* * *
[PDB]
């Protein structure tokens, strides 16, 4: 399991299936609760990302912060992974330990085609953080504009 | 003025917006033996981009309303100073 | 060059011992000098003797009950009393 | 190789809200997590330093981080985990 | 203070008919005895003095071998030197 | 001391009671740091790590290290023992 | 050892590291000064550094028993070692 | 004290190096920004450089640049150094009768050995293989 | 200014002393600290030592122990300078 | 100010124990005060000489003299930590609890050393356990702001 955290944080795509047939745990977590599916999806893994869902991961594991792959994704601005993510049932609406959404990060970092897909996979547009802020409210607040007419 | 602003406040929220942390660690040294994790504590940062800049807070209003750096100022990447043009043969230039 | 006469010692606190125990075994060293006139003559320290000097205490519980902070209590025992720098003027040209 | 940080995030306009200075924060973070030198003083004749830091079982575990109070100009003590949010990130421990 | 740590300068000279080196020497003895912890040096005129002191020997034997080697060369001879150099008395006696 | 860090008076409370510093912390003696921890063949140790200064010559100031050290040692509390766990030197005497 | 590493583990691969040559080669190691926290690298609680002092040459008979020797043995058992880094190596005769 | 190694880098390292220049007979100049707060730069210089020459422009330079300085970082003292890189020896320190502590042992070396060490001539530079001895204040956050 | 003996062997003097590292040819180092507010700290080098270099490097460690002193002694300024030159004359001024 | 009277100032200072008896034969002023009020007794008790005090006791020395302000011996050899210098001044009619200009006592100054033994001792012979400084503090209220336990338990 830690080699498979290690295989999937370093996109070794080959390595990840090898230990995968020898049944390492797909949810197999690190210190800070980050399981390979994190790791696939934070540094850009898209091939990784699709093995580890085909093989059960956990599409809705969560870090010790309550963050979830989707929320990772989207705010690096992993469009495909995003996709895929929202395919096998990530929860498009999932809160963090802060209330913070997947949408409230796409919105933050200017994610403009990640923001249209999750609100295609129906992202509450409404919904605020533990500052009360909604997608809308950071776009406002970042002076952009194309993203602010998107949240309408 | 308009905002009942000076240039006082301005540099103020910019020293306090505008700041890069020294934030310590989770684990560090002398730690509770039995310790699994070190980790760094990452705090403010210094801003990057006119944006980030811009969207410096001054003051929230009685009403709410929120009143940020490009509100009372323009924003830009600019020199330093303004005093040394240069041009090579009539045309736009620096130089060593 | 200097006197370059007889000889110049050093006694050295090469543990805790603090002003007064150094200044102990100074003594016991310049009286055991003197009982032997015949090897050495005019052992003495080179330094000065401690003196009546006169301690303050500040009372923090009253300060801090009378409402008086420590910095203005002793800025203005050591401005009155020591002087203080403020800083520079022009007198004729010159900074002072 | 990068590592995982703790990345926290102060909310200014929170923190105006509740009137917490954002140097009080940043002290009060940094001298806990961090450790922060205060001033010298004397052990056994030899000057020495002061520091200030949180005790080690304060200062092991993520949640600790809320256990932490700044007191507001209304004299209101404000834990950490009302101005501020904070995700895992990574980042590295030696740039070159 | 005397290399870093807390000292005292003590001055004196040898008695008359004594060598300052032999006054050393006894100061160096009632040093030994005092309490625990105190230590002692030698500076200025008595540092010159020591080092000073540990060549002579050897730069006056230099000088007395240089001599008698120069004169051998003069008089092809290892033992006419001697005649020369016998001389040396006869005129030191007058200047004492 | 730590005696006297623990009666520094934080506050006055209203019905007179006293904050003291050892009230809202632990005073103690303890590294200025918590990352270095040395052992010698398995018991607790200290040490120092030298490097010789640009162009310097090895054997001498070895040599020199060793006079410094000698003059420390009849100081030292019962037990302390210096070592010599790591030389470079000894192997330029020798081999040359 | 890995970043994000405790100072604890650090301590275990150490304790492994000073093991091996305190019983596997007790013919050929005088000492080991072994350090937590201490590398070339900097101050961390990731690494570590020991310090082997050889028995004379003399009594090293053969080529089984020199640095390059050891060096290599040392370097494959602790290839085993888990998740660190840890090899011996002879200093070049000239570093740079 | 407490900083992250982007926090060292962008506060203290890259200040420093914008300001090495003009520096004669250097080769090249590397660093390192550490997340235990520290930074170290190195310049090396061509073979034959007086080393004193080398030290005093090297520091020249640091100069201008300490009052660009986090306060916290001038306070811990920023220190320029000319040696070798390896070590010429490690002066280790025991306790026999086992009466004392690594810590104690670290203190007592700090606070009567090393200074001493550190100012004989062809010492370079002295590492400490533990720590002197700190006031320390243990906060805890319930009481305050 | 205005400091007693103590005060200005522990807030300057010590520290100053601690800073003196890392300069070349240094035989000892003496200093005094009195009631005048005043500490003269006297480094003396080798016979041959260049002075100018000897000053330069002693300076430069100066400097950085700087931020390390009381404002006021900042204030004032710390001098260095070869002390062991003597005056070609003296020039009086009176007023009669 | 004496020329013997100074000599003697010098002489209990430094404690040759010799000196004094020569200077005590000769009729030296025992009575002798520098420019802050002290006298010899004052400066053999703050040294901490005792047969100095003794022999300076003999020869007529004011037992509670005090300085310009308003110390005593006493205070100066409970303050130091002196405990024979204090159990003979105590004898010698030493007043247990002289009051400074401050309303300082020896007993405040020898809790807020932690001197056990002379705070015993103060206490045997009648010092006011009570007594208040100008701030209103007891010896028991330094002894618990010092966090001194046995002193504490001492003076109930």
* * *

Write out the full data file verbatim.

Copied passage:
[PDB]
């Protein structure tokens, strides 16, 4: 399991299936609760990302912060992974330990085609953080504009 | 003025917006033996981009309303100073 | 060059011992000098003797009950009393 | 190789809200997590330093981080985990 | 203070008919005895003095071998030197 | 001391009671740091790590290290023992 | 050892590291000064550094028993070692 | 004290190096920004450089640049150094009768050995293989 | 200014002393600290030592122990300078 | 100010124990005060000489003299930590609890050393356990702001 955290944080795509047939745990977590599916999806893994869902991961594991792959994704601005993510049932609406959404990060970092897909996979547009802020409210607040007419 | 602003406040929220942390660690040294994790504590940062800049807070209003750096100022990447043009043969230039 | 006469010692606190125990075994060293006139003559320290000097205490519980902070209590025992720098003027040209 | 940080995030306009200075924060973070030198003083004749830091079982575990109070100009003590949010990130421990 | 740590300068000279080196020497003895912890040096005129002191020997034997080697060369001879150099008395006696 | 860090008076409370510093912390003696921890063949140790200064010559100031050290040692509390766990030197005497 | 590493583990691969040559080669190691926290690298609680002092040459008979020797043995058992880094190596005769 | 190694880098390292220049007979100049707060730069210089020459422009330079300085970082003292890189020896320190502590042992070396060490001539530079001895204040956050 | 003996062997003097590292040819180092507010700290080098270099490097460690002193002694300024030159004359001024 | 009277100032200072008896034969002023009020007794008790005090006791020395302000011996050899210098001044009619200009006592100054033994001792012979400084503090209220336990338990 830690080699498979290690295989999937370093996109070794080959390595990840090898230990995968020898049944390492797909949810197999690190210190800070980050399981390979994190790791696939934070540094850009898209091939990784699709093995580890085909093989059960956990599409809705969560870090010790309550963050979830989707929320990772989207705010690096992993469009495909995003996709895929929202395919096998990530929860498009999932809160963090802060209330913070997947949408409230796409919105933050200017994610403009990640923001249209999750609100295609129906992202509450409404919904605020533990500052009360909604997608809308950071776009406002970042002076952009194309993203602010998107949240309408 | 308009905002009942000076240039006082301005540099103020910019020293306090505008700041890069020294934030310590989770684990560090002398730690509770039995310790699994070190980790760094990452705090403010210094801003990057006119944006980030811009969207410096001054003051929230009685009403709410929120009143940020490009509100009372323009924003830009600019020199330093303004005093040394240069041009090579009539045309736009620096130089060593 | 200097006197370059007889000889110049050093006694050295090469543990805790603090002003007064150094200044102990100074003594016991310049009286055991003197009982032997015949090897050495005019052992003495080179330094000065401690003196009546006169301690303050500040009372923090009253300060801090009378409402008086420590910095203005002793800025203005050591401005009155020591002087203080403020800083520079022009007198004729010159900074002072 | 990068590592995982703790990345926290102060909310200014929170923190105006509740009137917490954002140097009080940043002290009060940094001298806990961090450790922060205060001033010298004397052990056994030899000057020495002061520091200030949180005790080690304060200062092991993520949640600790809320256990932490700044007191507001209304004299209101404000834990950490009302101005501020904070995700895992990574980042590295030696740039070159 | 005397290399870093807390000292005292003590001055004196040898008695008359004594060598300052032999006054050393006894100061160096009632040093030994005092309490625990105190230590002692030698500076200025008595540092010159020591080092000073540990060549002579050897730069006056230099000088007395240089001599008698120069004169051998003069008089092809290892033992006419001697005649020369016998001389040396006869005129030191007058200047004492 | 730590005696006297623990009666520094934080506050006055209203019905007179006293904050003291050892009230809202632990005073103690303890590294200025918590990352270095040395052992010698398995018991607790200290040490120092030298490097010789640009162009310097090895054997001498070895040599020199060793006079410094000698003059420390009849100081030292019962037990302390210096070592010599790591030389470079000894192997330029020798081999040359 | 890995970043994000405790100072604890650090301590275990150490304790492994000073093991091996305190019983596997007790013919050929005088000492080991072994350090937590201490590398070339900097101050961390990731690494570590020991310090082997050889028995004379003399009594090293053969080529089984020199640095390059050891060096290599040392370097494959602790290839085993888990998740660190840890090899011996002879200093070049000239570093740079 | 407490900083992250982007926090060292962008506060203290890259200040420093914008300001090495003009520096004669250097080769090249590397660093390192550490997340235990520290930074170290190195310049090396061509073979034959007086080393004193080398030290005093090297520091020249640091100069201008300490009052660009986090306060916290001038306070811990920023220190320029000319040696070798390896070590010429490690002066280790025991306790026999086992009466004392690594810590104690670290203190007592700090606070009567090393200074001493550190100012004989062809010492370079002295590492400490533990720590002197700190006031320390243990906060805890319930009481305050 | 205005400091007693103590005060200005522990807030300057010590520290100053601690800073003196890392300069070349240094035989000892003496200093005094009195009631005048005043500490003269006297480094003396080798016979041959260049002075100018000897000053330069002693300076430069100066400097950085700087931020390390009381404002006021900042204030004032710390001098260095070869002390062991003597005056070609003296020039009086009176007023009669 | 004496020329013997100074000599003697010098002489209990430094404690040759010799000196004094020569200077005590000769009729030296025992009575002798520098420019802050002290006298010899004052400066053999703050040294901490005792047969100095003794022999300076003999020869007529004011037992509670005090300085310009308003110390005593006493205070100066409970303050130091002196405990024979204090159990003979105590004898010698030493007043247990002289009051400074401050309303300082020896007993405040020898809790807020932690001197056990002379705070015993103060206490045997009648010092006011009570007594208040100008701030209103007891010896028991330094002894618990010092966090001194046995002193504490001492003076109930």